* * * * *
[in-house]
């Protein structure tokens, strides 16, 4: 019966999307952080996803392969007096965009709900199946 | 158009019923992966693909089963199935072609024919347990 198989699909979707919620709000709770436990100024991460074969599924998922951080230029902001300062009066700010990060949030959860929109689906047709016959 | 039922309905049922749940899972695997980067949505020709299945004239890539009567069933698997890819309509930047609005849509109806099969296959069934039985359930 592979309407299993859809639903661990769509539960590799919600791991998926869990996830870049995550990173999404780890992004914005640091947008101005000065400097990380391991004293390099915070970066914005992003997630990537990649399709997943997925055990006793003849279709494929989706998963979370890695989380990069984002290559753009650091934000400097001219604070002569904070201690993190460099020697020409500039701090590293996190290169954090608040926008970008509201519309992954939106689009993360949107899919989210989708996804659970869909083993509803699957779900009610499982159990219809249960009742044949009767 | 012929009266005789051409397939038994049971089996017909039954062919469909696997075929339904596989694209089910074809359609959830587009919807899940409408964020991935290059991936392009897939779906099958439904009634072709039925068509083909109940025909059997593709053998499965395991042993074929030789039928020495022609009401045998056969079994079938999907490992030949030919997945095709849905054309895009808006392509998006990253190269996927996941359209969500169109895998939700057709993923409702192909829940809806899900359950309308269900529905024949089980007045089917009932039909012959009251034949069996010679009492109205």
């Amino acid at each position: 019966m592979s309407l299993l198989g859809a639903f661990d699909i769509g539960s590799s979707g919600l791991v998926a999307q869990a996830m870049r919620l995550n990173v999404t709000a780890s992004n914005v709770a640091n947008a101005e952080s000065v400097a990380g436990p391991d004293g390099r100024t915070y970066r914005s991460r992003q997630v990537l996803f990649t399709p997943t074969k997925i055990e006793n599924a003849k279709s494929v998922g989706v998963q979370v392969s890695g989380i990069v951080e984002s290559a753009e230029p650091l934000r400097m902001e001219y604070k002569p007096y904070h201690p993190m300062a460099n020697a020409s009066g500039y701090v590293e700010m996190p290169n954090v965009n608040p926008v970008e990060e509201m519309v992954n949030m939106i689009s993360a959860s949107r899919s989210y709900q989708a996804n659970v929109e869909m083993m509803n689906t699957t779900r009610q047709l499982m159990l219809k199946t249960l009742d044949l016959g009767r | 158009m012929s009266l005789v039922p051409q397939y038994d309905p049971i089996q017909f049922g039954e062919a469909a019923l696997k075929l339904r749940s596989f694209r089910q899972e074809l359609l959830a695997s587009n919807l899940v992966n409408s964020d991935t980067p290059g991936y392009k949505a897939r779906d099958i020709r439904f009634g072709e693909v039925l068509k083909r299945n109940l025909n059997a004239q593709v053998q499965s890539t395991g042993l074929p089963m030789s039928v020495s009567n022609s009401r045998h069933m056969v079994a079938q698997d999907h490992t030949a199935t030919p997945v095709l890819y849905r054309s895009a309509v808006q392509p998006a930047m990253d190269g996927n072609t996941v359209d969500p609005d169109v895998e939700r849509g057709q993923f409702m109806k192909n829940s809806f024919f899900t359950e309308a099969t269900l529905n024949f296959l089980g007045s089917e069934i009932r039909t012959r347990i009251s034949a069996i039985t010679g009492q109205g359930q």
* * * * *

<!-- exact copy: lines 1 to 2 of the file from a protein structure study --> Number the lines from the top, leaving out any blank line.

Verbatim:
[in-house]
């Protein structure tokens, strides 16, 4: 019966999307952080996803392969007096965009709900199946 | 158009019923992966693909089963199935072609024919347990 198989699909979707919620709000709770436990100024991460074969599924998922951080230029902001300062009066700010990060949030959860929109689906047709016959 | 039922309905049922749940899972695997980067949505020709299945004239890539009567069933698997890819309509930047609005849509109806099969296959069934039985359930 592979309407299993859809639903661990769509539960590799919600791991998926869990996830870049995550990173999404780890992004914005640091947008101005000065400097990380391991004293390099915070970066914005992003997630990537990649399709997943997925055990006793003849279709494929989706998963979370890695989380990069984002290559753009650091934000400097001219604070002569904070201690993190460099020697020409500039701090590293996190290169954090608040926008970008509201519309992954939106689009993360949107899919989210989708996804659970869909083993509803699957779900009610499982159990219809249960009742044949009767 | 012929009266005789051409397939038994049971089996017909039954062919469909696997075929339904596989694209089910074809359609959830587009919807899940409408964020991935290059991936392009897939779906099958439904009634072709039925068509083909109940025909059997593709053998499965395991042993074929030789039928020495022609009401045998056969079994079938999907490992030949030919997945095709849905054309895009808006392509998006990253190269996927996941359209969500169109895998939700057709993923409702192909829940809806899900359950309308269900529905024949089980007045089917009932039909012959009251034949069996010679009492109205």